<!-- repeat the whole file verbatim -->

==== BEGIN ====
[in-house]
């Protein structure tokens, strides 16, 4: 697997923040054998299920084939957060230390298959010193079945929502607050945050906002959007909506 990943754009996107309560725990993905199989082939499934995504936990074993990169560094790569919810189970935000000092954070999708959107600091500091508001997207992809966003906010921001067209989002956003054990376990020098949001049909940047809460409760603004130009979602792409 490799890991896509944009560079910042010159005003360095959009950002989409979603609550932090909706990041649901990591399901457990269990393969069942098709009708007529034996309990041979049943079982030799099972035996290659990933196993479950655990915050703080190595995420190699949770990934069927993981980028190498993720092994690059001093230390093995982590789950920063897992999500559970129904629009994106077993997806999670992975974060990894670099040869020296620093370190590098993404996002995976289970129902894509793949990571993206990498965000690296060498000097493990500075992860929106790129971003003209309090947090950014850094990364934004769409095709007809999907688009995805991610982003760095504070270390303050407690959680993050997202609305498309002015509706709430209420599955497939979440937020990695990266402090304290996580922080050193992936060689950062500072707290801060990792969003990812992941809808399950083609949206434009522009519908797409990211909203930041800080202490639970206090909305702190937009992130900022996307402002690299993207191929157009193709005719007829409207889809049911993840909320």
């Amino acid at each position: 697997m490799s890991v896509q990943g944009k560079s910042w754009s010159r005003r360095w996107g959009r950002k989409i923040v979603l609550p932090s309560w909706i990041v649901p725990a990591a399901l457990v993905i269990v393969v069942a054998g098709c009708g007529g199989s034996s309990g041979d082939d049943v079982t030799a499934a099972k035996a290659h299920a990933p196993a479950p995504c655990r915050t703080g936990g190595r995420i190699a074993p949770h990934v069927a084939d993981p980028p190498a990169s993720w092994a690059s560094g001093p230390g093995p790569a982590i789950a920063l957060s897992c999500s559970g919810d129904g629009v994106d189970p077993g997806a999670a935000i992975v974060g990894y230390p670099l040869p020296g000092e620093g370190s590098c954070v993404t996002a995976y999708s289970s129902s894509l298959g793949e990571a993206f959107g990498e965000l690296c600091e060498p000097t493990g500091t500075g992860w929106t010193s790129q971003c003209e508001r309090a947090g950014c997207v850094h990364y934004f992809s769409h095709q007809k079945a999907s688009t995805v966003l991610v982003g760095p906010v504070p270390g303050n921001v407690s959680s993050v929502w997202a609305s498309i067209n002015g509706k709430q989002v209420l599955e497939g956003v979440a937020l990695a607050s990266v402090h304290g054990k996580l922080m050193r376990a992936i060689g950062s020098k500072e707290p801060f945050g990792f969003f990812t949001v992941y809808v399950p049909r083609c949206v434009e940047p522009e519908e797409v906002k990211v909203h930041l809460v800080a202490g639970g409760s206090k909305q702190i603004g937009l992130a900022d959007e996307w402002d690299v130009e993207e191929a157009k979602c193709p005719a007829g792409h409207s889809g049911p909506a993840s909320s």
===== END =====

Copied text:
[in-house]
């Protein structure tokens, strides 16, 4: 697997923040054998299920084939957060230390298959010193079945929502607050945050906002959007909506 990943754009996107309560725990993905199989082939499934995504936990074993990169560094790569919810189970935000000092954070999708959107600091500091508001997207992809966003906010921001067209989002956003054990376990020098949001049909940047809460409760603004130009979602792409 490799890991896509944009560079910042010159005003360095959009950002989409979603609550932090909706990041649901990591399901457990269990393969069942098709009708007529034996309990041979049943079982030799099972035996290659990933196993479950655990915050703080190595995420190699949770990934069927993981980028190498993720092994690059001093230390093995982590789950920063897992999500559970129904629009994106077993997806999670992975974060990894670099040869020296620093370190590098993404996002995976289970129902894509793949990571993206990498965000690296060498000097493990500075992860929106790129971003003209309090947090950014850094990364934004769409095709007809999907688009995805991610982003760095504070270390303050407690959680993050997202609305498309002015509706709430209420599955497939979440937020990695990266402090304290996580922080050193992936060689950062500072707290801060990792969003990812992941809808399950083609949206434009522009519908797409990211909203930041800080202490639970206090909305702190937009992130900022996307402002690299993207191929157009193709005719007829409207889809049911993840909320």
């Amino acid at each position: 697997m490799s890991v896509q990943g944009k560079s910042w754009s010159r005003r360095w996107g959009r950002k989409i923040v979603l609550p932090s309560w909706i990041v649901p725990a990591a399901l457990v993905i269990v393969v069942a054998g098709c009708g007529g199989s034996s309990g041979d082939d049943v079982t030799a499934a099972k035996a290659h299920a990933p196993a479950p995504c655990r915050t703080g936990g190595r995420i190699a074993p949770h990934v069927a084939d993981p980028p190498a990169s993720w092994a690059s560094g001093p230390g093995p790569a982590i789950a920063l957060s897992c999500s559970g919810d129904g629009v994106d189970p077993g997806a999670a935000i992975v974060g990894y230390p670099l040869p020296g000092e620093g370190s590098c954070v993404t996002a995976y999708s289970s129902s894509l298959g793949e990571a993206f959107g990498e965000l690296c600091e060498p000097t493990g500091t500075g992860w929106t010193s790129q971003c003209e508001r309090a947090g950014c997207v850094h990364y934004f992809s769409h095709q007809k079945a999907s688009t995805v966003l991610v982003g760095p906010v504070p270390g303050n921001v407690s959680s993050v929502w997202a609305s498309i067209n002015g509706k709430q989002v209420l599955e497939g956003v979440a937020l990695a607050s990266v402090h304290g054990k996580l922080m050193r376990a992936i060689g950062s020098k500072e707290p801060f945050g990792f969003f990812t949001v992941y809808v399950p049909r083609c949206v434009e940047p522009e519908e797409v906002k990211v909203h930041l809460v800080a202490g639970g409760s206090k909305q702190i603004g937009l992130a900022d959007e996307w402002d690299v130009e993207e191929a157009k979602c193709p005719a007829g792409h409207s889809g049911p909506a993840s909320s």